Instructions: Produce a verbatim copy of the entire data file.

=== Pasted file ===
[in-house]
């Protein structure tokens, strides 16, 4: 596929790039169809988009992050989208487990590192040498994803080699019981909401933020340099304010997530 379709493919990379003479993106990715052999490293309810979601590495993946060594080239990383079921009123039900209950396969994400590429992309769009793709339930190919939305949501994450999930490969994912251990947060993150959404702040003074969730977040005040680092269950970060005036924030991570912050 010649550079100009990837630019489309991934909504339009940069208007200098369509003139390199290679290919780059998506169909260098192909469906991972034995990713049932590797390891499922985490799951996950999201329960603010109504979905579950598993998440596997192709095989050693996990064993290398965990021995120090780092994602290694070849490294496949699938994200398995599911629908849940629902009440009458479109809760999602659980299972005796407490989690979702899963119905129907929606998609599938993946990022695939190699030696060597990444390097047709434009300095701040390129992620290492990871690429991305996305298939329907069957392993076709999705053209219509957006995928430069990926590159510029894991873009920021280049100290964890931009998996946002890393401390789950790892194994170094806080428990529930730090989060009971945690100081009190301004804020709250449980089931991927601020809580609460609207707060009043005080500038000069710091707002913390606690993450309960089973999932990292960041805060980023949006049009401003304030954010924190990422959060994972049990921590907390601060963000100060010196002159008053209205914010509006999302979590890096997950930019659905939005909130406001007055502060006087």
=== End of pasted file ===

[in-house]
């Protein structure tokens, strides 16, 4: 596929790039169809988009992050989208487990590192040498994803080699019981909401933020340099304010997530 379709493919990379003479993106990715052999490293309810979601590495993946060594080239990383079921009123039900209950396969994400590429992309769009793709339930190919939305949501994450999930490969994912251990947060993150959404702040003074969730977040005040680092269950970060005036924030991570912050 010649550079100009990837630019489309991934909504339009940069208007200098369509003139390199290679290919780059998506169909260098192909469906991972034995990713049932590797390891499922985490799951996950999201329960603010109504979905579950598993998440596997192709095989050693996990064993290398965990021995120090780092994602290694070849490294496949699938994200398995599911629908849940629902009440009458479109809760999602659980299972005796407490989690979702899963119905129907929606998609599938993946990022695939190699030696060597990444390097047709434009300095701040390129992620290492990871690429991305996305298939329907069957392993076709999705053209219509957006995928430069990926590159510029894991873009920021280049100290964890931009998996946002890393401390789950790892194994170094806080428990529930730090989060009971945690100081009190301004804020709250449980089931991927601020809580609460609207707060009043005080500038000069710091707002913390606690993450309960089973999932990292960041805060980023949006049009401003304030954010924190990422959060994972049990921590907390601060963000100060010196002159008053209205914010509006999302979590890096997950930019659905939005909130406001007055502060006087």